Florida Driving with Suspended or Revoked License Case Dismissed

Florida Drivers License Attorney

What is the definition of “highway”?

If you were convicted of driving on a suspended or revoked license in Jacksonville, you were likely stopped by a police officer on a public street and arrested or issued a Jacksonville traffic ticket. In most driving with a suspended or revoked license cases, the driver is stopped for a traffic infraction. For example, the driver is stopped for speeding. After the police officer runs his or her drivers license, the officer issues two citations: a Florida speeding ticket and a ticket for the suspended license. This is a basic scenario, but a change in facts can change the case and the outcome.

In any Jacksonville criminal case, the State of Florida has the burden of proof. This means that the prosecutor must prove all elements of the crime charged. The burden is not on the defendant and his or her Jacksonville criminal lawyer. Instead, the Jacksonville criminal attorney presents evidence to defend the case after the state has proved his or her case. The evidence is presented at trial. Prior to the case going to trial, there are other court dates that consist of pretrial hearings and motion hearings. In some cases, the defendant has grounds for dismissal. If so, his or her Jacksonville criminal attorney will file a motion to dismiss. An example of this for a driving on a permantely revoked license can be seen in Galston v. State, 943 So. 2d 968 (Fla. Dist. Ct. App. 2006). In this case, Kevin Galston was charged with driving while his license was permanently revoked. This was a violation of 322.341, Florida Statutes (2005). He appealed his sentence. Galston was not arguing that he was not driving or that his Florida drivers license was not revoked. Instead, his defense was based on the fact that he “was not driving on a ‘highway’ as defined in section 322.01(38), Florida Statutes (2005).” The facts of his case were as follows:

“In April 2005, a Florida Fish and Wildlife Commission officer observed Galston fishing and then driving on the premises of the Richloam State Fish Hatchery, which was closed to the public during a construction project. He was charged with driving while license permanently revoked and fishing without a license. He does not appeal his conviction for fishing without a license. Galston filed a motion to dismiss pursuant to Florida Rule of Criminal Procedure 3.190(c)(4), alleging that the ‘construction site upon which the Defendant was driving was not open to the public for purposes of vehicular traffic.’ Scott Watson, construction manager of the project at the hatchery, testified that construction began in 2004 and was scheduled to be completed in June 2006. The construction company posted signs at the entrance to the property designating the property as a construction site and requiring all visitors to check in at the office. Watson testified that Galston was employed by the construction company as a pipe foreman on the project, but he was unsure as to whether Galston was on the job at the time he was stopped, which was a Saturday about 12:10 p.m.” Galston v. State, 943 So. 2d 968, 969-70 (Fla. Dist. Ct. App. 2006)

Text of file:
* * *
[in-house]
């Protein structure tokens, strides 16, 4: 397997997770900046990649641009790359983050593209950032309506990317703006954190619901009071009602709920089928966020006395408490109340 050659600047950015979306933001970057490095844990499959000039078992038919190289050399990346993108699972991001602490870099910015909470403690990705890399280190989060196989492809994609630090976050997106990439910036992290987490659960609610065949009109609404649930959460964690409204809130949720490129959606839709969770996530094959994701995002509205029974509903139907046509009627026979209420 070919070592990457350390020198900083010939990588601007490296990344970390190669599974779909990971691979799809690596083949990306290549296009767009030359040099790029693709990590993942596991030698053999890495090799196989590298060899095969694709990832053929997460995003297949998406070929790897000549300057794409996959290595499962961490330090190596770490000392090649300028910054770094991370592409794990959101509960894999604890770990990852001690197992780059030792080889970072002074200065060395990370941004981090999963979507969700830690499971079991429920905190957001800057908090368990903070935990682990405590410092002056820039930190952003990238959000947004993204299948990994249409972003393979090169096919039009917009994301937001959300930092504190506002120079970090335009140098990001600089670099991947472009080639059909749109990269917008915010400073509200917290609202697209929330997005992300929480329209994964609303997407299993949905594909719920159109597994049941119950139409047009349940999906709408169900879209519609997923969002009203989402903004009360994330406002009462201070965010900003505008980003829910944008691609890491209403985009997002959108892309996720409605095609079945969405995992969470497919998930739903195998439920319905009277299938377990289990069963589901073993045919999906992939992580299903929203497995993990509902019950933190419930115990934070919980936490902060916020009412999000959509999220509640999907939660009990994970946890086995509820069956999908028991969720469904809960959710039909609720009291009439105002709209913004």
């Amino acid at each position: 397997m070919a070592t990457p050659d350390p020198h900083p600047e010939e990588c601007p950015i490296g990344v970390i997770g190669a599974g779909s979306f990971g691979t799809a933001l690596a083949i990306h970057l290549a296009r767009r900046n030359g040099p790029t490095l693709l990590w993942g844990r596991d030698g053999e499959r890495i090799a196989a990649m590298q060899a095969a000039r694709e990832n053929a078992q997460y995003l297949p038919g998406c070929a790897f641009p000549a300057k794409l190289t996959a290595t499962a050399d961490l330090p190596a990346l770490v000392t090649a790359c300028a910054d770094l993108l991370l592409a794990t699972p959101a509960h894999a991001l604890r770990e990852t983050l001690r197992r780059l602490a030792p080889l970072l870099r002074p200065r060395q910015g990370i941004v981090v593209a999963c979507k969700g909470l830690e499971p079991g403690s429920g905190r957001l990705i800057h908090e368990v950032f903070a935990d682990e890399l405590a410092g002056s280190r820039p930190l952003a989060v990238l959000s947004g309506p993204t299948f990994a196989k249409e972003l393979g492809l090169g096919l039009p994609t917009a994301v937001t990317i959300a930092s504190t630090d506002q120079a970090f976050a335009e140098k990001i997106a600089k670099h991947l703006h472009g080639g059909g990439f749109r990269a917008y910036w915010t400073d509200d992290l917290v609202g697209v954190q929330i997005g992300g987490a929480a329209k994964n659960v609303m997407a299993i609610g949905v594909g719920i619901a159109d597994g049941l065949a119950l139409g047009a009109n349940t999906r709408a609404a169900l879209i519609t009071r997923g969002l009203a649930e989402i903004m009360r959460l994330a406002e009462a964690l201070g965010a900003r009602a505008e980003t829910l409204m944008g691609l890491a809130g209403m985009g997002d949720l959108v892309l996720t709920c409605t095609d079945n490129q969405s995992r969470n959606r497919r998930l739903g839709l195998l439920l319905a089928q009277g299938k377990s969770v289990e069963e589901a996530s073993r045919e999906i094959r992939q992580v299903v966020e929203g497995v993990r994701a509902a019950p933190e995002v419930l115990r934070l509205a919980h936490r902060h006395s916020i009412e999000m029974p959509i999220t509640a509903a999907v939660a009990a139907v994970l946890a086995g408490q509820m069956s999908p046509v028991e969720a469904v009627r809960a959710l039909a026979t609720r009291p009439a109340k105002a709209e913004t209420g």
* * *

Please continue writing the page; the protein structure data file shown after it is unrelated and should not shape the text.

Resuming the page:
The prosecutor and defense attorney disagreed as to the definition of “highway” for the purpose of this charge. It was the State of Florida’s position that the proper definition was Florida Statute Section 633.021(12) which reads:

“Highway” means every way or place of whatever nature within the state open to the use of the public, as a matter of right, for purposes of vehicular traffic and includes public streets, alleys, roadways, or driveways upon grounds of colleges, universities, and institutions and other ways open to travel by the public, notwithstanding that the same have been temporarily closed for the purpose of construction, reconstruction, maintenance, or repair. The term does not include a roadway or driveway upon grounds owned by a private person.

It was the defendant’s position that this was not the correct definition. Instead, the defendant argued that the definition for “highway” found in Florida Statute Section 322.01(38) is the correct definition. This law reads:

“Street or highway” means the entire width between the boundary lines of a way or place if any part of that way or place is open to public use for purposes of vehicular traffic.

The Florida Appellate Court ruled in favor of the defendant and held:

“The trial court added language from section 633.021(12) to the definition in section 322.01(38). This additional language broadened the definition of ‘highway’ to favor the State and prejudice the defendant. Such action violated the expressly stated directives of the Legislature regarding the use of such definitions and violated the rule of lenity. Accordingly, the trial court should have granted Galston’s motion for judgment of acquittal. The evidence at trial was undisputed that the area in which Galston was driving was closed to the public.” Galston v. State, 943 So. 2d 968, 971-72 (Fla. Dist. Ct. App. 2006)

 

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